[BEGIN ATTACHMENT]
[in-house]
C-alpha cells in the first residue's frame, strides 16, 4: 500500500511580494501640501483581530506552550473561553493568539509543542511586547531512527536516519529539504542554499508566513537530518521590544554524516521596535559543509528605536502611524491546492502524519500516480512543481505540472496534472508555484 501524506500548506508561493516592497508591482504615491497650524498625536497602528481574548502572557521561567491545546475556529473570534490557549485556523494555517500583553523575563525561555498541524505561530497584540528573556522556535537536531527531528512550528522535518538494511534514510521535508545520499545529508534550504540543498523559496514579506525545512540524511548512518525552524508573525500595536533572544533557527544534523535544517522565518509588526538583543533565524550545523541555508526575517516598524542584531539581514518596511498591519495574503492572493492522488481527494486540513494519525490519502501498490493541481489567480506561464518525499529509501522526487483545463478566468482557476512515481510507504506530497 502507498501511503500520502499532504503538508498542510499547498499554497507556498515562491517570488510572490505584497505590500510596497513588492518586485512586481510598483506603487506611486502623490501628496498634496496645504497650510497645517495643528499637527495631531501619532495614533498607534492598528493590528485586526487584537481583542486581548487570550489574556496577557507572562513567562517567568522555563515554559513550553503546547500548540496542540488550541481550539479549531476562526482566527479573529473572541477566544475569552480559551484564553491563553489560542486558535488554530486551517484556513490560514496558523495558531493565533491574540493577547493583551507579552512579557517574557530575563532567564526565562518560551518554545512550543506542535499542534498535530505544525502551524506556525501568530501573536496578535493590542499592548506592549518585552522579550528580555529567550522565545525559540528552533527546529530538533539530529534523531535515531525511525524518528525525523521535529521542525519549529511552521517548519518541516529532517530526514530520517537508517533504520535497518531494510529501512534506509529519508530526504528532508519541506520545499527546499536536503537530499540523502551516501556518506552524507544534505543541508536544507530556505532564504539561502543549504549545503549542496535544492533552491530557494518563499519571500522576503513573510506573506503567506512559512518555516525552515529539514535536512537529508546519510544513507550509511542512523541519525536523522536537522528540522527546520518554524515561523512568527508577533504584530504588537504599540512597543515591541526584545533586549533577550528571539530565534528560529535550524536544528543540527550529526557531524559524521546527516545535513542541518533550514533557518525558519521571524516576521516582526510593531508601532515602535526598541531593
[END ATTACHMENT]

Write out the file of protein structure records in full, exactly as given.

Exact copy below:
[in-house]
C-alpha cells in the first residue's frame, strides 16, 4: 500500500511580494501640501483581530506552550473561553493568539509543542511586547531512527536516519529539504542554499508566513537530518521590544554524516521596535559543509528605536502611524491546492502524519500516480512543481505540472496534472508555484 501524506500548506508561493516592497508591482504615491497650524498625536497602528481574548502572557521561567491545546475556529473570534490557549485556523494555517500583553523575563525561555498541524505561530497584540528573556522556535537536531527531528512550528522535518538494511534514510521535508545520499545529508534550504540543498523559496514579506525545512540524511548512518525552524508573525500595536533572544533557527544534523535544517522565518509588526538583543533565524550545523541555508526575517516598524542584531539581514518596511498591519495574503492572493492522488481527494486540513494519525490519502501498490493541481489567480506561464518525499529509501522526487483545463478566468482557476512515481510507504506530497 502507498501511503500520502499532504503538508498542510499547498499554497507556498515562491517570488510572490505584497505590500510596497513588492518586485512586481510598483506603487506611486502623490501628496498634496496645504497650510497645517495643528499637527495631531501619532495614533498607534492598528493590528485586526487584537481583542486581548487570550489574556496577557507572562513567562517567568522555563515554559513550553503546547500548540496542540488550541481550539479549531476562526482566527479573529473572541477566544475569552480559551484564553491563553489560542486558535488554530486551517484556513490560514496558523495558531493565533491574540493577547493583551507579552512579557517574557530575563532567564526565562518560551518554545512550543506542535499542534498535530505544525502551524506556525501568530501573536496578535493590542499592548506592549518585552522579550528580555529567550522565545525559540528552533527546529530538533539530529534523531535515531525511525524518528525525523521535529521542525519549529511552521517548519518541516529532517530526514530520517537508517533504520535497518531494510529501512534506509529519508530526504528532508519541506520545499527546499536536503537530499540523502551516501556518506552524507544534505543541508536544507530556505532564504539561502543549504549545503549542496535544492533552491530557494518563499519571500522576503513573510506573506503567506512559512518555516525552515529539514535536512537529508546519510544513507550509511542512523541519525536523522536537522528540522527546520518554524515561523512568527508577533504584530504588537504599540512597543515591541526584545533586549533577550528571539530565534528560529535550524536544528543540527550529526557531524559524521546527516545535513542541518533550514533557518525558519521571524516576521516582526510593531508601532515602535526598541531593